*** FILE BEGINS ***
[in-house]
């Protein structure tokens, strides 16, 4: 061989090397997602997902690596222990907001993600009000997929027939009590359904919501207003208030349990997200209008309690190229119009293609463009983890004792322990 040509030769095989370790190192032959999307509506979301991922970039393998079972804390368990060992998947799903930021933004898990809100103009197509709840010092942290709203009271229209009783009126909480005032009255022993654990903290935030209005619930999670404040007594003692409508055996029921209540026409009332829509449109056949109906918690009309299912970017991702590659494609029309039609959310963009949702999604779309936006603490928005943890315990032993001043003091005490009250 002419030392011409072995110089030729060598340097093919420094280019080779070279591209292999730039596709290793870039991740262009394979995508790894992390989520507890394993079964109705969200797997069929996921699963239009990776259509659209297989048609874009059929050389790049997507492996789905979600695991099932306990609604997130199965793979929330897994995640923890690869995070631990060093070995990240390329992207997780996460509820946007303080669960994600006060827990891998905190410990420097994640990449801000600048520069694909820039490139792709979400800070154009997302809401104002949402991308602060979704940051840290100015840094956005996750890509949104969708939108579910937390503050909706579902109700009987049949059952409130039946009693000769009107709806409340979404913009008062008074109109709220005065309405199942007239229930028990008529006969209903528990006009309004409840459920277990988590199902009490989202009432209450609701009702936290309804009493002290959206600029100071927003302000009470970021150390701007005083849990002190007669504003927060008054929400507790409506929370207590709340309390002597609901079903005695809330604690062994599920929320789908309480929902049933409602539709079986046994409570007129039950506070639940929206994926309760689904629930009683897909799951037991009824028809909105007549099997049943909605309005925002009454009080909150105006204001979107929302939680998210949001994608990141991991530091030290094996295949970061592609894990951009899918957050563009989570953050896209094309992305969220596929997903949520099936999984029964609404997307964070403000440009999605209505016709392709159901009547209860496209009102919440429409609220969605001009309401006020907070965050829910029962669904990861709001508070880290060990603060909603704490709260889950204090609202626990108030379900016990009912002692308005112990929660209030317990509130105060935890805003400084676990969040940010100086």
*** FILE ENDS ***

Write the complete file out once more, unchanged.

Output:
[in-house]
């Protein structure tokens, strides 16, 4: 061989090397997602997902690596222990907001993600009000997929027939009590359904919501207003208030349990997200209008309690190229119009293609463009983890004792322990 040509030769095989370790190192032959999307509506979301991922970039393998079972804390368990060992998947799903930021933004898990809100103009197509709840010092942290709203009271229209009783009126909480005032009255022993654990903290935030209005619930999670404040007594003692409508055996029921209540026409009332829509449109056949109906918690009309299912970017991702590659494609029309039609959310963009949702999604779309936006603490928005943890315990032993001043003091005490009250 002419030392011409072995110089030729060598340097093919420094280019080779070279591209292999730039596709290793870039991740262009394979995508790894992390989520507890394993079964109705969200797997069929996921699963239009990776259509659209297989048609874009059929050389790049997507492996789905979600695991099932306990609604997130199965793979929330897994995640923890690869995070631990060093070995990240390329992207997780996460509820946007303080669960994600006060827990891998905190410990420097994640990449801000600048520069694909820039490139792709979400800070154009997302809401104002949402991308602060979704940051840290100015840094956005996750890509949104969708939108579910937390503050909706579902109700009987049949059952409130039946009693000769009107709806409340979404913009008062008074109109709220005065309405199942007239229930028990008529006969209903528990006009309004409840459920277990988590199902009490989202009432209450609701009702936290309804009493002290959206600029100071927003302000009470970021150390701007005083849990002190007669504003927060008054929400507790409506929370207590709340309390002597609901079903005695809330604690062994599920929320789908309480929902049933409602539709079986046994409570007129039950506070639940929206994926309760689904629930009683897909799951037991009824028809909105007549099997049943909605309005925002009454009080909150105006204001979107929302939680998210949001994608990141991991530091030290094996295949970061592609894990951009899918957050563009989570953050896209094309992305969220596929997903949520099936999984029964609404997307964070403000440009999605209505016709392709159901009547209860496209009102919440429409609220969605001009309401006020907070965050829910029962669904990861709001508070880290060990603060909603704490709260889950204090609202626990108030379900016990009912002692308005112990929660209030317990509130105060935890805003400084676990969040940010100086």